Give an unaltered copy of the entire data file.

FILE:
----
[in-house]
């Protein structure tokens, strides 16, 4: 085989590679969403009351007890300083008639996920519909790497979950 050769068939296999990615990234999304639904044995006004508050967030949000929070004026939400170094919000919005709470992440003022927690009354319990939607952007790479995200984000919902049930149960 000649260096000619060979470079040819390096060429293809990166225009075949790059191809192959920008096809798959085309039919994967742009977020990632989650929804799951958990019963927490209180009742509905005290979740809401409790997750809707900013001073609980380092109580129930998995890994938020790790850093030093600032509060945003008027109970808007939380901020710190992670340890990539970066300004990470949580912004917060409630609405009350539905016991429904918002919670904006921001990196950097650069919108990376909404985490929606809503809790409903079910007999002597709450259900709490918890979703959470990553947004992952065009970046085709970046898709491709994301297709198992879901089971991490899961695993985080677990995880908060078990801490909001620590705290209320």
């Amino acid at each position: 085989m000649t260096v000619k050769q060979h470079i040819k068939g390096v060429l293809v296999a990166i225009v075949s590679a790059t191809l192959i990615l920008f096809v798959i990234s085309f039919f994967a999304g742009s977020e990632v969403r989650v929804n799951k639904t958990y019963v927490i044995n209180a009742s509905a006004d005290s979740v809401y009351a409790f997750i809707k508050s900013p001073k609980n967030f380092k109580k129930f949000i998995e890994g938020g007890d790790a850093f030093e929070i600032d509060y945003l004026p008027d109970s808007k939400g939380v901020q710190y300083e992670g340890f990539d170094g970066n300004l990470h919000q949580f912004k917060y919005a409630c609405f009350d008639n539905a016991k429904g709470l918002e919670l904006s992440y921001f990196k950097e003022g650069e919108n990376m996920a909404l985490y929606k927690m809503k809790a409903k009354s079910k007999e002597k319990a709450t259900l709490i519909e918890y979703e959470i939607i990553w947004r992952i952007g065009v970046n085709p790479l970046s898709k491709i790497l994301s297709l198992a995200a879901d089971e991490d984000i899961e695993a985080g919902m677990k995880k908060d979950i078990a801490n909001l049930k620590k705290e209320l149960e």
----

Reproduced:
[in-house]
């Protein structure tokens, strides 16, 4: 085989590679969403009351007890300083008639996920519909790497979950 050769068939296999990615990234999304639904044995006004508050967030949000929070004026939400170094919000919005709470992440003022927690009354319990939607952007790479995200984000919902049930149960 000649260096000619060979470079040819390096060429293809990166225009075949790059191809192959920008096809798959085309039919994967742009977020990632989650929804799951958990019963927490209180009742509905005290979740809401409790997750809707900013001073609980380092109580129930998995890994938020790790850093030093600032509060945003008027109970808007939380901020710190992670340890990539970066300004990470949580912004917060409630609405009350539905016991429904918002919670904006921001990196950097650069919108990376909404985490929606809503809790409903079910007999002597709450259900709490918890979703959470990553947004992952065009970046085709970046898709491709994301297709198992879901089971991490899961695993985080677990995880908060078990801490909001620590705290209320």
């Amino acid at each position: 085989m000649t260096v000619k050769q060979h470079i040819k068939g390096v060429l293809v296999a990166i225009v075949s590679a790059t191809l192959i990615l920008f096809v798959i990234s085309f039919f994967a999304g742009s977020e990632v969403r989650v929804n799951k639904t958990y019963v927490i044995n209180a009742s509905a006004d005290s979740v809401y009351a409790f997750i809707k508050s900013p001073k609980n967030f380092k109580k129930f949000i998995e890994g938020g007890d790790a850093f030093e929070i600032d509060y945003l004026p008027d109970s808007k939400g939380v901020q710190y300083e992670g340890f990539d170094g970066n300004l990470h919000q949580f912004k917060y919005a409630c609405f009350d008639n539905a016991k429904g709470l918002e919670l904006s992440y921001f990196k950097e003022g650069e919108n990376m996920a909404l985490y929606k927690m809503k809790a409903k009354s079910k007999e002597k319990a709450t259900l709490i519909e918890y979703e959470i939607i990553w947004r992952i952007g065009v970046n085709p790479l970046s898709k491709i790497l994301s297709l198992a995200a879901d089971e991490d984000i899961e695993a985080g919902m677990k995880k908060d979950i078990a801490n909001l049930k620590k705290e209320l149960e």